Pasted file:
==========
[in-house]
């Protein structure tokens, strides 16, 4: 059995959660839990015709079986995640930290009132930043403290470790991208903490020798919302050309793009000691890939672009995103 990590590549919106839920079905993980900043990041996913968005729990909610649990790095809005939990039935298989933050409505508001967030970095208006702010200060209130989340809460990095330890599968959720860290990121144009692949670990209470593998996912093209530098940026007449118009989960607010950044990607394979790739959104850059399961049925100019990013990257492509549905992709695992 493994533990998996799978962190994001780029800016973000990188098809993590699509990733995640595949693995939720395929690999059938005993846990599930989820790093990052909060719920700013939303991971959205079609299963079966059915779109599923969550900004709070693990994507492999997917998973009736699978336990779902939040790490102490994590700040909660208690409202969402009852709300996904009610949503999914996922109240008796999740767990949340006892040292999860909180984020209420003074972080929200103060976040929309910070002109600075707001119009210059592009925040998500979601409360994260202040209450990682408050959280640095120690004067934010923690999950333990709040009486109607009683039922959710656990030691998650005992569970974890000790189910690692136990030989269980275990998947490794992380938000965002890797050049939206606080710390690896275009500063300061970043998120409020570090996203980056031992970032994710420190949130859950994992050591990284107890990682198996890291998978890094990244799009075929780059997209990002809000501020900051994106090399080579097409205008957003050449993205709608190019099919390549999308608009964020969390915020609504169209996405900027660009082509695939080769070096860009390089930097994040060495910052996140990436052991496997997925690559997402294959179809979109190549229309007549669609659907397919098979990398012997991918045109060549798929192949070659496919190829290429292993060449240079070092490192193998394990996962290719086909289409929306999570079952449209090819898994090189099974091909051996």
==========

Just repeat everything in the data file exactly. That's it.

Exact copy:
[in-house]
């Protein structure tokens, strides 16, 4: 059995959660839990015709079986995640930290009132930043403290470790991208903490020798919302050309793009000691890939672009995103 990590590549919106839920079905993980900043990041996913968005729990909610649990790095809005939990039935298989933050409505508001967030970095208006702010200060209130989340809460990095330890599968959720860290990121144009692949670990209470593998996912093209530098940026007449118009989960607010950044990607394979790739959104850059399961049925100019990013990257492509549905992709695992 493994533990998996799978962190994001780029800016973000990188098809993590699509990733995640595949693995939720395929690999059938005993846990599930989820790093990052909060719920700013939303991971959205079609299963079966059915779109599923969550900004709070693990994507492999997917998973009736699978336990779902939040790490102490994590700040909660208690409202969402009852709300996904009610949503999914996922109240008796999740767990949340006892040292999860909180984020209420003074972080929200103060976040929309910070002109600075707001119009210059592009925040998500979601409360994260202040209450990682408050959280640095120690004067934010923690999950333990709040009486109607009683039922959710656990030691998650005992569970974890000790189910690692136990030989269980275990998947490794992380938000965002890797050049939206606080710390690896275009500063300061970043998120409020570090996203980056031992970032994710420190949130859950994992050591990284107890990682198996890291998978890094990244799009075929780059997209990002809000501020900051994106090399080579097409205008957003050449993205709608190019099919390549999308608009964020969390915020609504169209996405900027660009082509695939080769070096860009390089930097994040060495910052996140990436052991496997997925690559997402294959179809979109190549229309007549669609659907397919098979990398012997991918045109060549798929192949070659496919190829290429292993060449240079070092490192193998394990996962290719086909289409929306999570079952449209090819898994090189099974091909051996």